That’s the link that has left us now with a team in which several regular starters have only been with the club a few months; a team, therefore, that will inevitably stutter occasionally as it gels together; a team that has lost the EPL’s top goal scorer and player of the season; a team that gets lambasted by the ignorant press for not adopting the sort of Gordon Gekko economics that have bankrupted the entire nation.

No manager could have produced a title winning team during that period. In fact, no manager could have kept a team in the top four throughout all those crazy years.

Except that one man did: Arsène Wenger.

My faith wobbled, but it has come back stronger. We may win nothing this year. We may not even finish in the top four. But Arsène is still the right man at the helm and the tide in football finances is turning ever so slowly in our favour.

And I have a funny feeling that this version of Arsène’s Arsenal is going to surprise us all.


Reality check needed after Norwich defeat.

October 22, 2012

A lot has already been discussed about our game at Norwich but there are still many factors to ponder.

We kicked off after all of our main rivals had played and results should have given the team the incentive to grab three points against a bottom of the table side who had conceded nine goals in their last two matches.

We are, by now, used to this Arsenal team. Consistency, regardless of whoever we play, has been missing for quite a few seasons, and we weren’t disappointed. That was one of the worst team performances I have seen for many a season. People will say that it would have been different if  it were not for the fact that the in form Gibbs as well as super sub Walcott were out injured, but if we are a club that has genuine aspirations to winning the title or at least being in the mix, it has vanished.

RVP nearly single handedly got us into third last season with assists and goals (amounting to 27 points) and of course a helping hand from the Albion keeper Fullop. The warning signs were there.

I think it really is time for a reality check. We have now amassed only 50% of the points available after eight games – and has Bould really improved our defence? We have now conceded first in our last four EPL games, therefore having to chase the game each time. We were at sixes and sevens in defence, a better team than Norwich would have added to their tally.

All clubs have injuries but when you look at our squad, Diaby, Gibbs and Rosicky in particular have a history of injuries and IMO our squad just isn’t strong enough.

For the first time,  I place the blame on Arsene Wenger’s shoulders. Can he really motivate these players anymore? I am beginning to have my doubts.

He says we have to regroup for the Schalke game, but even if we eventually get out of our group as winners or runners up, can anyone realistically see us progressing further?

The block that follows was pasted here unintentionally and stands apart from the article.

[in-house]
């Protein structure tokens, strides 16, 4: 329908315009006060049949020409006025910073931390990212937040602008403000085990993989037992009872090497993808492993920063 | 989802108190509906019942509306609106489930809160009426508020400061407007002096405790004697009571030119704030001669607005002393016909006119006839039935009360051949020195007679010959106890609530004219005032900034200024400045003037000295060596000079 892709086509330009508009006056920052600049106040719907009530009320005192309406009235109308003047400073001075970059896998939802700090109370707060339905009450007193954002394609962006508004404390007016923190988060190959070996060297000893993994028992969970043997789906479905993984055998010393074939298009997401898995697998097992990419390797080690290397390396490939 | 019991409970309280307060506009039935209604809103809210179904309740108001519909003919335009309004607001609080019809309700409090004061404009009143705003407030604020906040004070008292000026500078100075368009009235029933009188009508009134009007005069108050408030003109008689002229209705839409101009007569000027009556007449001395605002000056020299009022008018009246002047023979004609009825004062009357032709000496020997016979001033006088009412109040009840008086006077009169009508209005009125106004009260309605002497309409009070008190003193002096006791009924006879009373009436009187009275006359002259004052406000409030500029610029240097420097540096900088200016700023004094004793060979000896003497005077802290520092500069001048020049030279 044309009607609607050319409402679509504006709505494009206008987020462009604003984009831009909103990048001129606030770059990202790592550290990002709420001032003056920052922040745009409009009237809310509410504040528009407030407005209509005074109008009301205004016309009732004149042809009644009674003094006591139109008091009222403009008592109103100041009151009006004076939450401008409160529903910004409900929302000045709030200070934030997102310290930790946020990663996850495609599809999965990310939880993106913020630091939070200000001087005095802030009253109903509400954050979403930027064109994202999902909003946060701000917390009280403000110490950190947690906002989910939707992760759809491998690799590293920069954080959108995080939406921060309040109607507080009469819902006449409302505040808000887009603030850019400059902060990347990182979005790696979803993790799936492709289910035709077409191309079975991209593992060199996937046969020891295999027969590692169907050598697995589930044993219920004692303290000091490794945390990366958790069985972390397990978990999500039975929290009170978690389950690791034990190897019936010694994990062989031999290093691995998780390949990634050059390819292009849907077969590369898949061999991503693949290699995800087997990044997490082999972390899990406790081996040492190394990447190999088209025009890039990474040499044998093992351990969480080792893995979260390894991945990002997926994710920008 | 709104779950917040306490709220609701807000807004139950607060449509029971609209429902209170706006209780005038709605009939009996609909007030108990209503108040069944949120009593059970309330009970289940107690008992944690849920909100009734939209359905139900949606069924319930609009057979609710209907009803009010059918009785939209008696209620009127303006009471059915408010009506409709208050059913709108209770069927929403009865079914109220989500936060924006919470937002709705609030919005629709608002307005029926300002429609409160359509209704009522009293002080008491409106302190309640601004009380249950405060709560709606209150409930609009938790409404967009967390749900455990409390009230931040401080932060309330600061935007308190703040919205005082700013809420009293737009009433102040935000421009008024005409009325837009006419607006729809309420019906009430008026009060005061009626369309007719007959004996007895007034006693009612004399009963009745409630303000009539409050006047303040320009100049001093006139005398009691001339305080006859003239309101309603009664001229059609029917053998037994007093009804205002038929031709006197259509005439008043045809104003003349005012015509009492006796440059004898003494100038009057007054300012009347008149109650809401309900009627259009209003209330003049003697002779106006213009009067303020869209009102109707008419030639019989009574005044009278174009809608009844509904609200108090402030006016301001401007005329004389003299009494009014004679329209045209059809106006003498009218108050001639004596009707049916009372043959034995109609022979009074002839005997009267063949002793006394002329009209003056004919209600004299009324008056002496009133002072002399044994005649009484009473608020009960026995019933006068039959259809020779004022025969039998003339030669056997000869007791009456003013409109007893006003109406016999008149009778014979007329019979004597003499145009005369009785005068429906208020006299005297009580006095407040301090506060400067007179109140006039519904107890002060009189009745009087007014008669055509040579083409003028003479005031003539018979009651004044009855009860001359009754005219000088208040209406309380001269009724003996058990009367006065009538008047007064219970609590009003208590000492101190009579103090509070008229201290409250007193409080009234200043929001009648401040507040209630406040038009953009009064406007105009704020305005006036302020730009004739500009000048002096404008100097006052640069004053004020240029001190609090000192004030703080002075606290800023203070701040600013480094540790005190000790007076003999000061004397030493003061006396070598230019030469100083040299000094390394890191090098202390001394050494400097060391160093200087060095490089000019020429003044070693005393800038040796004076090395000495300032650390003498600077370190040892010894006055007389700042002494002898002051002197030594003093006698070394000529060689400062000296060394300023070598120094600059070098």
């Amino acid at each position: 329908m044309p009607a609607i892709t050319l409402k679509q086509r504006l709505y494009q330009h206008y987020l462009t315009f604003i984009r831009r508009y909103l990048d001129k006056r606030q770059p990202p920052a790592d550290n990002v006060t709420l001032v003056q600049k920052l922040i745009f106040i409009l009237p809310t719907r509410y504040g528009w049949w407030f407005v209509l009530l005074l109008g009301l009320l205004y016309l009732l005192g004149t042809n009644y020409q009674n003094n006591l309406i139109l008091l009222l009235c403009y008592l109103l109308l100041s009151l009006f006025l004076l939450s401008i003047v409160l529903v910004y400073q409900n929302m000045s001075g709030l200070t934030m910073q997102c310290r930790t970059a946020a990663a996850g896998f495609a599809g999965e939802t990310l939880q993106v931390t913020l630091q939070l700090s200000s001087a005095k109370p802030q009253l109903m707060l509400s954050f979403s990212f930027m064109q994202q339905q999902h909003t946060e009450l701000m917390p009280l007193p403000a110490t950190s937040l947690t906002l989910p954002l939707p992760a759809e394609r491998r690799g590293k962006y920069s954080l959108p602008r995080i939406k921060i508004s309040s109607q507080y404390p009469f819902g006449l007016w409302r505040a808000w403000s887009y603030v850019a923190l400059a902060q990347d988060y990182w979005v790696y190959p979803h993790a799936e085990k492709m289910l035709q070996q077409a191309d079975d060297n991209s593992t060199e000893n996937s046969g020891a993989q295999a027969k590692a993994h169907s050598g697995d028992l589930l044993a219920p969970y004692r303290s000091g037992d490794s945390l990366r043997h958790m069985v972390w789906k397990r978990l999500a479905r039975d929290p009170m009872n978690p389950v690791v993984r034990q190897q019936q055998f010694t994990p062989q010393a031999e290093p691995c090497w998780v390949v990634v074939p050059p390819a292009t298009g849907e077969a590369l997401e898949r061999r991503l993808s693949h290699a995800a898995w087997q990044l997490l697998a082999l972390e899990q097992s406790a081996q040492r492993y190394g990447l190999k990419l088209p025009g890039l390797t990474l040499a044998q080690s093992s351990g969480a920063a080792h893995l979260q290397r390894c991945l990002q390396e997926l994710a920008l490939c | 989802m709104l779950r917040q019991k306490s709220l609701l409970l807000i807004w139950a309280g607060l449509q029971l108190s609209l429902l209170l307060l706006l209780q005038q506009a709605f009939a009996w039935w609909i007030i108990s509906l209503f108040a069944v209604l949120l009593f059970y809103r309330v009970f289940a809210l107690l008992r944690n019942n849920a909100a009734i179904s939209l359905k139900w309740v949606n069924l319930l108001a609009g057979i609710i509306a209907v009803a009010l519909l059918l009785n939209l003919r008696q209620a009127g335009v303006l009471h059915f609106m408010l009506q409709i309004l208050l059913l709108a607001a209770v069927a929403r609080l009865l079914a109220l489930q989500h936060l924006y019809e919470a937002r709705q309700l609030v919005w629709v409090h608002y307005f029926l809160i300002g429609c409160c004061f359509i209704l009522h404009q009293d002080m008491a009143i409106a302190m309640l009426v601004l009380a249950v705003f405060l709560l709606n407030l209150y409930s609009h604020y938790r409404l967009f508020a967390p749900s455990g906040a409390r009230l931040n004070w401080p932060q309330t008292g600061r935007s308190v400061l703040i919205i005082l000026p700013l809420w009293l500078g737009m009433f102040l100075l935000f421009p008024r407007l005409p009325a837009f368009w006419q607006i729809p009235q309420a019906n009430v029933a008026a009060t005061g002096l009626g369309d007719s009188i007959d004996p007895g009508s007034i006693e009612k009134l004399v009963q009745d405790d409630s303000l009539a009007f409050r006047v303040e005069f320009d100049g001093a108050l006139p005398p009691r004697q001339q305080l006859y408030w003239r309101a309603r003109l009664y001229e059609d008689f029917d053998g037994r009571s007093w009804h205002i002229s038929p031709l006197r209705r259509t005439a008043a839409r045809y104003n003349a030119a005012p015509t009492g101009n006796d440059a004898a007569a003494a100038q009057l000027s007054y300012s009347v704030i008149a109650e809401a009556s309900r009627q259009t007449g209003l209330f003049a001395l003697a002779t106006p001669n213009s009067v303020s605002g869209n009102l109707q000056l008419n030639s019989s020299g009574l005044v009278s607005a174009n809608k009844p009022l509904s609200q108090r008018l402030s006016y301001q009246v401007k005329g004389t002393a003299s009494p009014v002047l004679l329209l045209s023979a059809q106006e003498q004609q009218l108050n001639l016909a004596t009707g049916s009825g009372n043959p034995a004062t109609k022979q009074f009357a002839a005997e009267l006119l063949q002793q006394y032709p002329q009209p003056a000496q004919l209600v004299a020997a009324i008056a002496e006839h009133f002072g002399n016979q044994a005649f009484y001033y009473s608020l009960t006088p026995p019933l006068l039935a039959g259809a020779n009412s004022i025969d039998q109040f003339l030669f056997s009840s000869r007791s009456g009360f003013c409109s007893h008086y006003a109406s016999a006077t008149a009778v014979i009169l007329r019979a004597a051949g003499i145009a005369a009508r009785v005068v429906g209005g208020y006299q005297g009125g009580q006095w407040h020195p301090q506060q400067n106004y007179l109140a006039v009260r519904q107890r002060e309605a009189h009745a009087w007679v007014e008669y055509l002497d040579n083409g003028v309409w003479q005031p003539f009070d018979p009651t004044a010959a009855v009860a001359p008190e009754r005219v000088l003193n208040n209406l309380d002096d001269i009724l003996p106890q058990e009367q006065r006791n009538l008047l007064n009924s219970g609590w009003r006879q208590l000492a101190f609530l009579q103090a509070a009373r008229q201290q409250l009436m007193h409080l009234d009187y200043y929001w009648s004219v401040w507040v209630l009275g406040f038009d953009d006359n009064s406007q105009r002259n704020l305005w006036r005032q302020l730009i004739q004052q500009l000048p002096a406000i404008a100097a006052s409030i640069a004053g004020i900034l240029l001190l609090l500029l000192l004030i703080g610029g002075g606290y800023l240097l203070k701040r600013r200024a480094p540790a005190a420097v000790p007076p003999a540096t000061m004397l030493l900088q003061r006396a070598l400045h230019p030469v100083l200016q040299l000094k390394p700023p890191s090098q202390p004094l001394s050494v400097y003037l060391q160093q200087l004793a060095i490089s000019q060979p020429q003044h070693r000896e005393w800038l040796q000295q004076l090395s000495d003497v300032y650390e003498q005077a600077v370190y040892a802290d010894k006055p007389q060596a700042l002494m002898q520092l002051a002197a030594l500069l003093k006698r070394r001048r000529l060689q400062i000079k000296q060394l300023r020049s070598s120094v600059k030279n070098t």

My main beef has been the same for a few seasons and that is the goalkeeper’s position. Apparently our Pole in Goal has been carrying an injury since the end of last season. Fabianski was shot two seasons ago and I will not argue that Mannone is a good third choice keeper. How many top clubs have to play their third choice keeper as the only option? Surely we need experienced cover for our number one, but Wenger appears to be blind to that. Apparently he tried to sign Schwarzer last season and when that didn’t happen, he appeared not to pursue any other options.

I really think we will struggle to get top 4 this season without an upturn in form and commitment by some of the players and investment in January.

A lot will be expected from Wilshere but I hope he isn’t played until he is 100% fit (as previously players have been selected then afterwards it has become known that they were carrying a knock – go back only to Saturday and Podolski was one who played under those very same conditions)

Santi is a great player but can be marshalled out of a game as was the case against Chelsea, or if he is off form we have no one else to pick up the reigns.

I am not asking for Wenger to go. Even if he did (in theory), nothing would change in the Boardroom in terms of what many would consider releasing REASONABLE sums for player acquisitions.

Look at our fixture list for November and the increasing number of injuries – it does not bode well. Chamakh is obviously out of favour as we saw the young German lad Gnabry thrown on to try and rescue a point . Is that the squad of a club with top four ambitions?

I am angry, upset, but mainly disappointed in the performance collectively, and only hope that things don’t get worse……..but I won’t hold my breath. We have a range of testing conundrums on our hands.

In the immortal words of Rocky…I will get my coat  🙂

Written by kelsey